We know that the Neolithic and Bronze Age peoples of the Celtic lands had elaborate sacred landscapes that were composed of structures aligned with one another and with the sun and the moon. Stonehenge and its surroundings, including Woodhenge, demonstrate this sufficiently. It’s not impossible that Roman-era Celts continued to settle along favorable paths dictated by solar alignments. Yet, the reviewers I have read make plain that Robb’s case is circumstantial and not proved. Here’s Tom Shippy writing in the Guardian:
Too many coincidences, furthermore, erode belief rather than reinforcing it. Culloden Moor was fought in 1746 on a line bisected by the Dinas Emrys meridian, where King Lludd buried the dragons. But one doubts whether any of Bonnie Prince Charlie's men knew that. The summer solstice line from Dinas Emrys takes you straight to Camelot – Camelot theme park, that is, now closed. I doubt Excalibur ever was thrown into Martin Mere close by, even if there is a local legend about it. One has to be aware, as Robb admits, of "the ruthless ingenuity of the unconscious mind".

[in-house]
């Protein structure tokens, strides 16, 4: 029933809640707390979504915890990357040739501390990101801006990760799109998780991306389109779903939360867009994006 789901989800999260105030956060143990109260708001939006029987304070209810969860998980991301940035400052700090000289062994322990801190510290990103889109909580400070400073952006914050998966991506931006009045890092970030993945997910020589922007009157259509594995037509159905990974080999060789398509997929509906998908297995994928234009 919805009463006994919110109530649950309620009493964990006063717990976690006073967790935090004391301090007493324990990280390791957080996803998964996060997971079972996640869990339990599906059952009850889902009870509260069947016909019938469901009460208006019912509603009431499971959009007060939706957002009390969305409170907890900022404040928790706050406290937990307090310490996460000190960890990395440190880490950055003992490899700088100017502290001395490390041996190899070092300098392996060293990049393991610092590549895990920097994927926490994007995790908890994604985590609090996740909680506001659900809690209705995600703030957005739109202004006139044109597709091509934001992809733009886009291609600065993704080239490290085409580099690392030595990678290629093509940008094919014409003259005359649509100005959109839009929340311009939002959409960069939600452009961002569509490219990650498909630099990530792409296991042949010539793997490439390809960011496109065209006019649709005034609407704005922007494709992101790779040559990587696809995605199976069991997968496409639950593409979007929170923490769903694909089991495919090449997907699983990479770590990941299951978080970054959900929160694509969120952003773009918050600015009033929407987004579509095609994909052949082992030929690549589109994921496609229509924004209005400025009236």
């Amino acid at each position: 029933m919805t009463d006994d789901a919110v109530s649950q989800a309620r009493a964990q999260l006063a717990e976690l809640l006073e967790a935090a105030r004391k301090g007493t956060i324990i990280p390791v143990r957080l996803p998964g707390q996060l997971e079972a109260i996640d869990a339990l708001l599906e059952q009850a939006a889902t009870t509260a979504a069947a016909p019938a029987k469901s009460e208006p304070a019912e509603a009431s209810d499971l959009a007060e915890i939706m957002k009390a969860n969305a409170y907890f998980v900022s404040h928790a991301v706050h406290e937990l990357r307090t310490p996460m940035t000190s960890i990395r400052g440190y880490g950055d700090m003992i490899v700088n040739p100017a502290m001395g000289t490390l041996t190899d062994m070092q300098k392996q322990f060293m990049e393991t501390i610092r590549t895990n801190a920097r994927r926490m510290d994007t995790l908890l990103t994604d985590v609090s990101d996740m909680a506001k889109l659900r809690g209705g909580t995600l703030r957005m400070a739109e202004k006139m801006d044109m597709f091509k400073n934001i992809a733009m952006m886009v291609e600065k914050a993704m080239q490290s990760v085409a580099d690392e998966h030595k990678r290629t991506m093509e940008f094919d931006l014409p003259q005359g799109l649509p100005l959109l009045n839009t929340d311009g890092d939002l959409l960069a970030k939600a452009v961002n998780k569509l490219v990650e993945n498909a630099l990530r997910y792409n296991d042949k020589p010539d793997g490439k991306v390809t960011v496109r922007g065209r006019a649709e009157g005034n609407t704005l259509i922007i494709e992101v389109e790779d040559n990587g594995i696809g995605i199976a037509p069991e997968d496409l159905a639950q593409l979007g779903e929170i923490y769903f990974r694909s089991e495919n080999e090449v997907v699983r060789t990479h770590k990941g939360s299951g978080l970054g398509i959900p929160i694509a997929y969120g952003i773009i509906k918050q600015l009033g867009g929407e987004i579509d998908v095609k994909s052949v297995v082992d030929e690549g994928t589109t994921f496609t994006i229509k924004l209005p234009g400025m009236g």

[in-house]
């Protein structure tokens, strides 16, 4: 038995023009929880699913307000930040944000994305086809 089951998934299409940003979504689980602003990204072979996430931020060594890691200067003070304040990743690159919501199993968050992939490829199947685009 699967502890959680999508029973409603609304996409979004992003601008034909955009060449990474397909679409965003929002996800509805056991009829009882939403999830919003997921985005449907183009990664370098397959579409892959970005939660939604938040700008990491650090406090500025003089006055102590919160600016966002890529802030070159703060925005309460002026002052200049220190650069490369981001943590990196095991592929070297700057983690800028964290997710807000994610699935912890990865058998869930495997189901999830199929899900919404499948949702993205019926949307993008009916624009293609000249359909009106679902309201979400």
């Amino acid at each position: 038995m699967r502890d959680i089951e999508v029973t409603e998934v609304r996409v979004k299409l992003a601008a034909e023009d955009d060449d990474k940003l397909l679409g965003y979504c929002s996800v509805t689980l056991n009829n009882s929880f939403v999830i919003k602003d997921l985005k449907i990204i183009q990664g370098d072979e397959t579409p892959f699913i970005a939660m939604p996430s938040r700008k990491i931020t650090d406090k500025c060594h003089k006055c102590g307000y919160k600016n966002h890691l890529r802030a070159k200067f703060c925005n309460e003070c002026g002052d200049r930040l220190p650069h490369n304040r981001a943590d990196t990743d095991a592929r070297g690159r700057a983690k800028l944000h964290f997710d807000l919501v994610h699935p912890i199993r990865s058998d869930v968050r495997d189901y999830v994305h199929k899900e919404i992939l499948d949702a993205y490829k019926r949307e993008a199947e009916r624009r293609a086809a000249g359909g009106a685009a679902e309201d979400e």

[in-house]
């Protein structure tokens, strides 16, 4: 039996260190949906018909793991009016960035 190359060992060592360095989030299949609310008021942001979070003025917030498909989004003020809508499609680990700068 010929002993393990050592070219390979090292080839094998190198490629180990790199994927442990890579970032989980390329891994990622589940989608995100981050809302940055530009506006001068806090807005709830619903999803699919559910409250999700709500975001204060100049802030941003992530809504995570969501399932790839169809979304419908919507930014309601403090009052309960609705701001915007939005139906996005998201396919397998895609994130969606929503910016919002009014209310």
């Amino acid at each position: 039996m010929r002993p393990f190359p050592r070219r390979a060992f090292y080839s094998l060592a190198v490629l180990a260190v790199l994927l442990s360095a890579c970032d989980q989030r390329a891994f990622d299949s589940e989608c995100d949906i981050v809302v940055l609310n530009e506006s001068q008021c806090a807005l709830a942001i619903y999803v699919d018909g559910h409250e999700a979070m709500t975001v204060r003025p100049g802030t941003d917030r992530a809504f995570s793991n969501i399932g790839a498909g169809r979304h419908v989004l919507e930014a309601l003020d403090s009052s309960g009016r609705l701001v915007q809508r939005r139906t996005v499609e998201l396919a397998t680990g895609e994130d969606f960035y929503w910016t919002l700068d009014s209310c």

Here’s Laura Miller, writing in Salon:
Robb would inspire more faith in his conjectures if he were not so extravagantly speculative about the Druids and their training. There are absolutely no original sources on this aspect of Celtic society (which according to the Romans had some sort of prohibition against writing their teachings down). Robb is too ready to offer up imaginings of the educational system that must have produced the people capable of the sophisticated feats of geography he can’t prove they performed in the first place.
In other words, at its heart Robb’s argument is circular, depending first on the belief that astonishing Celtic systems must have existed in order to see their remains amidst all the data.
I’m not sure what to make his claims; some are almost certainly far beyond what the evidence supports, but I think there’s probably merit in at least some of the archaeoastronomy.
I am an author and researcher focusing on pop culture, science, and history. Bylines: New Republic, Slate, etc. There's more about me in the About Jason tab.